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|Title||Game Theory, the Prisoner's Dilemma, and the Book of Mormon|
|Publication Type||Journal Article|
|Year of Publication||2013|
|Authors||Schwartz, Robert F.|
|Journal||BYU Studies Quarterly|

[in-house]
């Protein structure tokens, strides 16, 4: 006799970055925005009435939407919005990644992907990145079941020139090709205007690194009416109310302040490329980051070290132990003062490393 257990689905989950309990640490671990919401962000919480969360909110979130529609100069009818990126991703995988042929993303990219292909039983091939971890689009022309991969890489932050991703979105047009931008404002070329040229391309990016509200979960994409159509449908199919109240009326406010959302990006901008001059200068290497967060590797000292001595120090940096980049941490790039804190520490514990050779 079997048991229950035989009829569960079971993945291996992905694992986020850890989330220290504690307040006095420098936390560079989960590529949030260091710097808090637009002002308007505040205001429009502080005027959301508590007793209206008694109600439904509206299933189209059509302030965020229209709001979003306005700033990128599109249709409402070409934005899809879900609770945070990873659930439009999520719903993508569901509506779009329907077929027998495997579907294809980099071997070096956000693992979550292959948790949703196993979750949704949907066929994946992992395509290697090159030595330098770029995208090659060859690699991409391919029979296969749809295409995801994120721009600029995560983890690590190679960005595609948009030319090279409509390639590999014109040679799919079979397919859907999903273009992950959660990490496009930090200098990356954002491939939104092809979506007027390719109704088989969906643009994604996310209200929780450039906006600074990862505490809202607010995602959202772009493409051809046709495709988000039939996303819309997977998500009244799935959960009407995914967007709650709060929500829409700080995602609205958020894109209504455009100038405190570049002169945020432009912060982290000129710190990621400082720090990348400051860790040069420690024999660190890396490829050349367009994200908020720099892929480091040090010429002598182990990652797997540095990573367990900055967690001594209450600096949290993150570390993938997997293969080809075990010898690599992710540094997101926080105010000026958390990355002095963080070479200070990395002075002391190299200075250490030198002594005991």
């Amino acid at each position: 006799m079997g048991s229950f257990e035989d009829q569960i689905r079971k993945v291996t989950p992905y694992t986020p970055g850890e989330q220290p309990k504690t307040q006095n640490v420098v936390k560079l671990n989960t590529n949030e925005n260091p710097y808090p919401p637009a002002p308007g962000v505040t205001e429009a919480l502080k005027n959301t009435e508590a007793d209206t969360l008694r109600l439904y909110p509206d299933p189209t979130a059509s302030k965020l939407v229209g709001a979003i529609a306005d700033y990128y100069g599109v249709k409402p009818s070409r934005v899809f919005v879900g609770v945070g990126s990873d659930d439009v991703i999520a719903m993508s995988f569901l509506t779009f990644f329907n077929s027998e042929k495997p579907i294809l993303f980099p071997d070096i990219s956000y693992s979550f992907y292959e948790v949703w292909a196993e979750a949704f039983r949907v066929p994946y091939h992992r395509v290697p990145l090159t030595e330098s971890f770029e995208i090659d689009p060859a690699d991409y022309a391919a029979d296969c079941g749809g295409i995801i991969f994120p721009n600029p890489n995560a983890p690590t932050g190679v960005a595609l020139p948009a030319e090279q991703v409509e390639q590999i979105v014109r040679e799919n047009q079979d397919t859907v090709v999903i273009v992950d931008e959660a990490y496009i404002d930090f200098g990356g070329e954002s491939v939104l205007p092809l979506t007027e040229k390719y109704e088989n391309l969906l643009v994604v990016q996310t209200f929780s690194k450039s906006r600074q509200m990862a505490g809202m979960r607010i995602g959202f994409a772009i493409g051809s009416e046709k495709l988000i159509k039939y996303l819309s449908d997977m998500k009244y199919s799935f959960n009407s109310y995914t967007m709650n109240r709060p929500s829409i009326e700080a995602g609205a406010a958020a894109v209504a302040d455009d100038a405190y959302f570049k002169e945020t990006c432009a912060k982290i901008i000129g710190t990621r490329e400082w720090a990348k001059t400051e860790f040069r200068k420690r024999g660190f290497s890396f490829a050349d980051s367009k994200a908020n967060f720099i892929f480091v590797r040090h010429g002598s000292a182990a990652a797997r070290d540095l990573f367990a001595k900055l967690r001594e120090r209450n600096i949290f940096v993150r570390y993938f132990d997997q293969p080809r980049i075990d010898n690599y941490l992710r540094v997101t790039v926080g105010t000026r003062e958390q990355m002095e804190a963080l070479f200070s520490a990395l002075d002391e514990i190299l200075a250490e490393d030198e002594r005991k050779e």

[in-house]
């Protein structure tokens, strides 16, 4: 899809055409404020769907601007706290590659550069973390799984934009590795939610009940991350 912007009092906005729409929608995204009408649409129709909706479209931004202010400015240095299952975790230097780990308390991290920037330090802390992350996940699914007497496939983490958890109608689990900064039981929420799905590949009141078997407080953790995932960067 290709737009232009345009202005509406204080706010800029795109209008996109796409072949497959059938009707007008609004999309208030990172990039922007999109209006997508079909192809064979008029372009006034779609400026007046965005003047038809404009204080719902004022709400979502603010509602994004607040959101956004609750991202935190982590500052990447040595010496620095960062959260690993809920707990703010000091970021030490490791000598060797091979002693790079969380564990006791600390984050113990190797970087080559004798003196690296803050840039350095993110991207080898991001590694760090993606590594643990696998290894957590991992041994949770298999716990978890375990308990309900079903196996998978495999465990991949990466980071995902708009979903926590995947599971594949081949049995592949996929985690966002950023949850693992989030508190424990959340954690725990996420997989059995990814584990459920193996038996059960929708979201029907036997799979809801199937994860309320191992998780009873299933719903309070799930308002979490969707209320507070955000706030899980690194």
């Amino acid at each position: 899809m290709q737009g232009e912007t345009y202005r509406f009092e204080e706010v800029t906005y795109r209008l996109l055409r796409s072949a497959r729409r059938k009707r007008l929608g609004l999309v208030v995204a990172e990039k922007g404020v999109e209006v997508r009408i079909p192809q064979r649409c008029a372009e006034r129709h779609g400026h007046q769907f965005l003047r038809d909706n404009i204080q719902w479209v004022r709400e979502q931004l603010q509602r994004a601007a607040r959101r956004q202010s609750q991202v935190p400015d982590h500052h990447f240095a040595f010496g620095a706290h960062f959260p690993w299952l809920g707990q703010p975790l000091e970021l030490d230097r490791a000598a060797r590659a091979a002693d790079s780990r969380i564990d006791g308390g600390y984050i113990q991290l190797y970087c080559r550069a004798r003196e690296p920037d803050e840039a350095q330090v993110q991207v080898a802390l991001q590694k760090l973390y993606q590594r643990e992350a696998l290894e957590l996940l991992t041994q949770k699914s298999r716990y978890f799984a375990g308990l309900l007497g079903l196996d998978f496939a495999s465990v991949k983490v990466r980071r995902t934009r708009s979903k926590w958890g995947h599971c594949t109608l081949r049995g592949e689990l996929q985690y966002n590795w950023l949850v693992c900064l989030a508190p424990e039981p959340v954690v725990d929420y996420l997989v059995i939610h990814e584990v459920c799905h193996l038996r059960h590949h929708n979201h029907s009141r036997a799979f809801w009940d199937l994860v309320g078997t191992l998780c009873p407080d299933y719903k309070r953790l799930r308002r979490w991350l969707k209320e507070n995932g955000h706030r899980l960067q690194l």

Game theory has been applied to a number of disciplines, including economics, law, politics, sociology, and Bible studies, but this article is the first serious attempt to apply it to the Book of Mormon narrative. One particularly important model in game theory is known as the Prisoner's Dilemma, which emphasizes the possibility and benefits of cooperation in the face of conflict. The Book of Mormon account is an almost constant narrative based on conflict, first within the family of Lehi and then between two warring factions that arise from a split in that original Book of Mormon family. These conflicts tend to fit the Prisoner's Dilemma model extremely well. In a final estimation, the Prisoner's Dilemma and its application in the Book of Mormon provide another way of looking at the Book of Mormon's core messages of atonement, redemption, and the gospel of Jesus Christ.
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